Thrombolytics and Invasive vs Conservative Strategies

  • Shilpesh S. Patel
  • H. Vernon Anderson
Part of the Contemporary Cardiology book series (CONCARD)


The coronary syndromes of unstable angina pectoris and non-Q-wave myocardial infarction (NQMI) represent a pathophysiologic continuum all the way from brief myocardial ischemia to partial, nontransmural myocardial necrosis. The clinical presentation of these two syndromes is identical, typically consisting of intermittent episodes of chest pain lasting from only a few minutes to hours, and occurring either at rest or with minimal exertion. Patients with unstable angina, by definitygn, sustain only myocardial ischemia, whereas patients with NQMI, by definition, sustain at least some myocardial necrosis as evidenced by the leakage of creatine phosphokinase-MB, troponin T, and troponin I, but without the development of Q-waves on the electrocardiogram. Thus, NQMI can be viewed as a manifestation of more prolonged or severe unstable angina. Clinically the two syndromes are similar with respect to cardiovascular mortality and morbidity. They may be thought of as warning signs of impending or threatening myocardial infarction (MI). Older natural history studies (1–3) have shown that the development of unstable angina is associated within a year with a 10%–20% incidence of death and a 20%–40% incidence of nonfatal MI. In addition, in more recent studies, 60% of patients hospitalized with unstable angina typically have required revascularization with either percutaneous transluminal coronary angioplasty (PTCA) or coronary artery bypass grafting (CAB G) within 1 yr.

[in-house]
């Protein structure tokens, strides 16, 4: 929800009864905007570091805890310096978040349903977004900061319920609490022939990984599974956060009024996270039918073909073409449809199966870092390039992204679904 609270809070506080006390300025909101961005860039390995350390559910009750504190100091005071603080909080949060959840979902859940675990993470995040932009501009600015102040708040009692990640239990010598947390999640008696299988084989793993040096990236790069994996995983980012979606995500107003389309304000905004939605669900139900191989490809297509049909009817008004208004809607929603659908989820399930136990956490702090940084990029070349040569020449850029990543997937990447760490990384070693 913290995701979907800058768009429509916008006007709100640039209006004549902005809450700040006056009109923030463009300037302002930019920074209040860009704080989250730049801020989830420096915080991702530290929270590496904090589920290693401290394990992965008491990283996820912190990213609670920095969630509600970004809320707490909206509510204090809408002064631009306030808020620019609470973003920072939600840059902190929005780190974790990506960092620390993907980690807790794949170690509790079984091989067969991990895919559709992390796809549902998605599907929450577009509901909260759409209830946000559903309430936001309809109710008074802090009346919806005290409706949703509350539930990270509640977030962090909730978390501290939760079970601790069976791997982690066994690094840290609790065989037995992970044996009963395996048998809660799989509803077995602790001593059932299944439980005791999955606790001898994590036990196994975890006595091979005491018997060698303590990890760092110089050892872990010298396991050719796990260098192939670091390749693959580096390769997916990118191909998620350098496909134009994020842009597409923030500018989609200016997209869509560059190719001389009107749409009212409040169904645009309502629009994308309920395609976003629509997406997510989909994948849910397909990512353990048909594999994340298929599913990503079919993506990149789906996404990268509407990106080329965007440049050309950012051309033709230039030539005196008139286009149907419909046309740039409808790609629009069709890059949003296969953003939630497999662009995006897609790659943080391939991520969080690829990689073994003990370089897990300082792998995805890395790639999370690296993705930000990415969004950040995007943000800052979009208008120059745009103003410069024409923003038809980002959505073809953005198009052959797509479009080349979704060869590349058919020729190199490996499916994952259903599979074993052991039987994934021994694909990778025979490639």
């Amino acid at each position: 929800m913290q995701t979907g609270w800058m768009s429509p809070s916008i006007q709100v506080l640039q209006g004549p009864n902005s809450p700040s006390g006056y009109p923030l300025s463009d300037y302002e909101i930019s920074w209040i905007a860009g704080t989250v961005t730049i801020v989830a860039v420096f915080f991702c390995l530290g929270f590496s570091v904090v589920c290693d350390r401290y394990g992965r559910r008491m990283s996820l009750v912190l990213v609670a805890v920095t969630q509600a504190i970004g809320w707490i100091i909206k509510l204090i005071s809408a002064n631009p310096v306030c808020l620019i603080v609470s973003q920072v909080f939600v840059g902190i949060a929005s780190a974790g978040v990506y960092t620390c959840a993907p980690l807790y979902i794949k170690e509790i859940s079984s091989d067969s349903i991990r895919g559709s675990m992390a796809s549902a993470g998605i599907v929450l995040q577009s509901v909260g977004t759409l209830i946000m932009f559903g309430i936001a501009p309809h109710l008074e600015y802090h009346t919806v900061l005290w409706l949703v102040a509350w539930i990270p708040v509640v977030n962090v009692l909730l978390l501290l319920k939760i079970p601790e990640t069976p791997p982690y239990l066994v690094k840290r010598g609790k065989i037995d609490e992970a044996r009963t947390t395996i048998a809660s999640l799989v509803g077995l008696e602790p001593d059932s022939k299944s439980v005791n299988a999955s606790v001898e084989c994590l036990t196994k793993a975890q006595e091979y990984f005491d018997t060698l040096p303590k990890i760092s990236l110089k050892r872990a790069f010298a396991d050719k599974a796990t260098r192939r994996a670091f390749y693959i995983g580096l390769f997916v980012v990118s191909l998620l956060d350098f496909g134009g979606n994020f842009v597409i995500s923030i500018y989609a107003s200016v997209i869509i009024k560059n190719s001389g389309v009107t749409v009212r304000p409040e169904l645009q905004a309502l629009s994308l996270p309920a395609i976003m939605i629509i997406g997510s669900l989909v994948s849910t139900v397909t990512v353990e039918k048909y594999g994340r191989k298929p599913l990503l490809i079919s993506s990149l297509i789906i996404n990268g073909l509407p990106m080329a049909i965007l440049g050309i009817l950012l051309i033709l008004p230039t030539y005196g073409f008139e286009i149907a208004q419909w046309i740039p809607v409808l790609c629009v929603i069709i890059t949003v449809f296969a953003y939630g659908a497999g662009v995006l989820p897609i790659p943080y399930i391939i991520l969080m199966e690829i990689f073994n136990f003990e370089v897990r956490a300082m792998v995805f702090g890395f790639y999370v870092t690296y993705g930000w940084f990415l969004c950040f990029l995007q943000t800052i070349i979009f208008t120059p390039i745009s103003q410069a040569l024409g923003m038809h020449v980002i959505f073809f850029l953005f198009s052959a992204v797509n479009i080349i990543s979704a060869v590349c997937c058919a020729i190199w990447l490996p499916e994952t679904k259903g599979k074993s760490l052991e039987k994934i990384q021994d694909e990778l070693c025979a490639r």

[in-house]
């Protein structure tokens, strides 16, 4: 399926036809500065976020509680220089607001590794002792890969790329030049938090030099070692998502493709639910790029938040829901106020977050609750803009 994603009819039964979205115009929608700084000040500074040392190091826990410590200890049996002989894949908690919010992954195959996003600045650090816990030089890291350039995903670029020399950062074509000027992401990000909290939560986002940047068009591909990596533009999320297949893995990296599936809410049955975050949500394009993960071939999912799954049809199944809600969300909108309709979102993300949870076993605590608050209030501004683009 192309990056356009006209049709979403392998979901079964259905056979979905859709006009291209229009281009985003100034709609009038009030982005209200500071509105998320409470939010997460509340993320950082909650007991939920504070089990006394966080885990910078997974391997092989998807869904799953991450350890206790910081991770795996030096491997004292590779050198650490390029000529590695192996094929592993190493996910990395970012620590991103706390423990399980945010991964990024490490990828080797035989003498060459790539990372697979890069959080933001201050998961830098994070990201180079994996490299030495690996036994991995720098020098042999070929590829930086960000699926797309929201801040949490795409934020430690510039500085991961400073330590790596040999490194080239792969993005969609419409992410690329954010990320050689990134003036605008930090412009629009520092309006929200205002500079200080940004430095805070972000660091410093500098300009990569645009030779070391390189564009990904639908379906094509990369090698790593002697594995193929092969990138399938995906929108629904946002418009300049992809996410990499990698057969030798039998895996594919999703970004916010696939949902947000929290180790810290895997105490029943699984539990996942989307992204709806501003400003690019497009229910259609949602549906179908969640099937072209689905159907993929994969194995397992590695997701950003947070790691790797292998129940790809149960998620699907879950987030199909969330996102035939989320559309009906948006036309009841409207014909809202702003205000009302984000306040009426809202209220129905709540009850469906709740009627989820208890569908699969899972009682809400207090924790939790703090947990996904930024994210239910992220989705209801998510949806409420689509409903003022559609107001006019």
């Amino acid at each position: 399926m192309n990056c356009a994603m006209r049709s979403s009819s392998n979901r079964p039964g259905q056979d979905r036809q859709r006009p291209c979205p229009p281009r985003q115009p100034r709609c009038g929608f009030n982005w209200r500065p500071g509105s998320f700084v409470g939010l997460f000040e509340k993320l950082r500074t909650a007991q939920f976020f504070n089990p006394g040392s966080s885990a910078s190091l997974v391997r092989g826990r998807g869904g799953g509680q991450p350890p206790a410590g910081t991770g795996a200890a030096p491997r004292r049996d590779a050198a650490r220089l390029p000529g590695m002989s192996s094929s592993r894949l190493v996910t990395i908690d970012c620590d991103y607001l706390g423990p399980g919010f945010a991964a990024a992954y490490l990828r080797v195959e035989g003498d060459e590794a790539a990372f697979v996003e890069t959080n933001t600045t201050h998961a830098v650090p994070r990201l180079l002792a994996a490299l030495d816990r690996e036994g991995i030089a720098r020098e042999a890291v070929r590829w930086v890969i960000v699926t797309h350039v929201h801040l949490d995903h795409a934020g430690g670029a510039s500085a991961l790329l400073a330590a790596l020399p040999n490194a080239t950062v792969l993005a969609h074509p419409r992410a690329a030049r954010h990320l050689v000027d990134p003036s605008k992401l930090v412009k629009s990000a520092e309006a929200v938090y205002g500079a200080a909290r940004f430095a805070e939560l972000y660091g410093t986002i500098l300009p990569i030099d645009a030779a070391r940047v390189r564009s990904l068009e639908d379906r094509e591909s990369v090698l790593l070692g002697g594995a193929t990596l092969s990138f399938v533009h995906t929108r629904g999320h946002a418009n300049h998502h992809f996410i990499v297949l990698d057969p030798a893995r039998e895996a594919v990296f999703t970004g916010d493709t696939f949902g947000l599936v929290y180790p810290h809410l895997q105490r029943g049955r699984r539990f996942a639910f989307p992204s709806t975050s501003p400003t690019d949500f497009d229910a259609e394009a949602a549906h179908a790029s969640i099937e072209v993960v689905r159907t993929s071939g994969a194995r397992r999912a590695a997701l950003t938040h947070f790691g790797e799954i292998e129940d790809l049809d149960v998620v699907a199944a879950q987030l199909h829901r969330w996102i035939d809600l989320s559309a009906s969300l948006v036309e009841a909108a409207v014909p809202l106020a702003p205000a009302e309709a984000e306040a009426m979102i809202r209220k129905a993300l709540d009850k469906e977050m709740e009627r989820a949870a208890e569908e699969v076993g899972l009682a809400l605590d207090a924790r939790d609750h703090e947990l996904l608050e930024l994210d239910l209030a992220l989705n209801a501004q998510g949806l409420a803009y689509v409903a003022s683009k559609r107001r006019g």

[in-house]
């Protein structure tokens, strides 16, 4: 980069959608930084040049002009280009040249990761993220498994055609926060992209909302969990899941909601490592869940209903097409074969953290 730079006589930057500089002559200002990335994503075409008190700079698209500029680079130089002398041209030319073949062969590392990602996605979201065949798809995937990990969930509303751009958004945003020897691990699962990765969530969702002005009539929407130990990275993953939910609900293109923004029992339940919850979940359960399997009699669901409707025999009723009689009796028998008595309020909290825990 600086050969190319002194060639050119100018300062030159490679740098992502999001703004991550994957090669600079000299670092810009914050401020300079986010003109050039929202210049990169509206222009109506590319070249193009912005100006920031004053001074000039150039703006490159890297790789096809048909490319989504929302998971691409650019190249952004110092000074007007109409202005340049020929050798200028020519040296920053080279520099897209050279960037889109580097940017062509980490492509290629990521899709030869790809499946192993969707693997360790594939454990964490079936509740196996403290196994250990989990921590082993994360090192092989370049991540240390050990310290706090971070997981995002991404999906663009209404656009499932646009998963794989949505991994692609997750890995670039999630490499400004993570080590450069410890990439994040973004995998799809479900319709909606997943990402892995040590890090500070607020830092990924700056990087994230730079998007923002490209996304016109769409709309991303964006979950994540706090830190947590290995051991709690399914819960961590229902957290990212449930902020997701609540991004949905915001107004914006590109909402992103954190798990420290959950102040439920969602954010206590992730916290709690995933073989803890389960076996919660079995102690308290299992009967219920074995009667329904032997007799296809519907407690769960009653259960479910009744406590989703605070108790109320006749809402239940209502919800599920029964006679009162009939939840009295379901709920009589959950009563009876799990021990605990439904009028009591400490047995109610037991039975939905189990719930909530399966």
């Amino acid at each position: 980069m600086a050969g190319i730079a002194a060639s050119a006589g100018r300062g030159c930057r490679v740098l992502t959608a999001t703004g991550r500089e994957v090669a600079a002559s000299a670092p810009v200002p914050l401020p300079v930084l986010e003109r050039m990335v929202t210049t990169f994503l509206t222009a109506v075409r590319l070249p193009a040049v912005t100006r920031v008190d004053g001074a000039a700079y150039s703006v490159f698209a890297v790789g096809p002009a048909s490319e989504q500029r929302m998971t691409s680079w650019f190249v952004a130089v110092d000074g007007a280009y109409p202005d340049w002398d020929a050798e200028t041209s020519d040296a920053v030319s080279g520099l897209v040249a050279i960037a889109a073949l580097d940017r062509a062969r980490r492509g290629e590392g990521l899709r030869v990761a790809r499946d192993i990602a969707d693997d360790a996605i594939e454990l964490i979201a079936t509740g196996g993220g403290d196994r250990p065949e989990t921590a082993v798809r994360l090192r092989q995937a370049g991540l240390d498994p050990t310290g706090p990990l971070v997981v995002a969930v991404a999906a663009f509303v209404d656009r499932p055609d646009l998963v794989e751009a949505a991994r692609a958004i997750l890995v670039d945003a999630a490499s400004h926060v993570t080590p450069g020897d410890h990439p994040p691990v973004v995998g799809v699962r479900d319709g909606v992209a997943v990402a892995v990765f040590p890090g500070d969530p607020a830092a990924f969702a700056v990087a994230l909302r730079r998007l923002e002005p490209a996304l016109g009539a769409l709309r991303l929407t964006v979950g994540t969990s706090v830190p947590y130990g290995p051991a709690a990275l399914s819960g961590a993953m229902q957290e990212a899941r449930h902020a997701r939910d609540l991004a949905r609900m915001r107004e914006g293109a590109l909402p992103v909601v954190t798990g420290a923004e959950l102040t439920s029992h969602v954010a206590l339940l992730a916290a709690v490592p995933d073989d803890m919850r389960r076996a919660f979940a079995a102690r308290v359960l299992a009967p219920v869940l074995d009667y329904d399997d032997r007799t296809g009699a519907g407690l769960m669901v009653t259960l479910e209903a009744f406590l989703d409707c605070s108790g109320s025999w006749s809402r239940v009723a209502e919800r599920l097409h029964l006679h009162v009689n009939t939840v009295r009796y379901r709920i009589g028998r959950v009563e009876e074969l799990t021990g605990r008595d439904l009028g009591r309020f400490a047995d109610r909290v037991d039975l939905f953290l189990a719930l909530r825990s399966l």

Unstable Angina Coronary Angioplasty Thrombolytic Agent Impaired Left Ventricular Function Recurrent Ischemia 
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© Springer Science+Business Media New York 1999

Authors and Affiliations

  • Shilpesh S. Patel
  • H. Vernon Anderson

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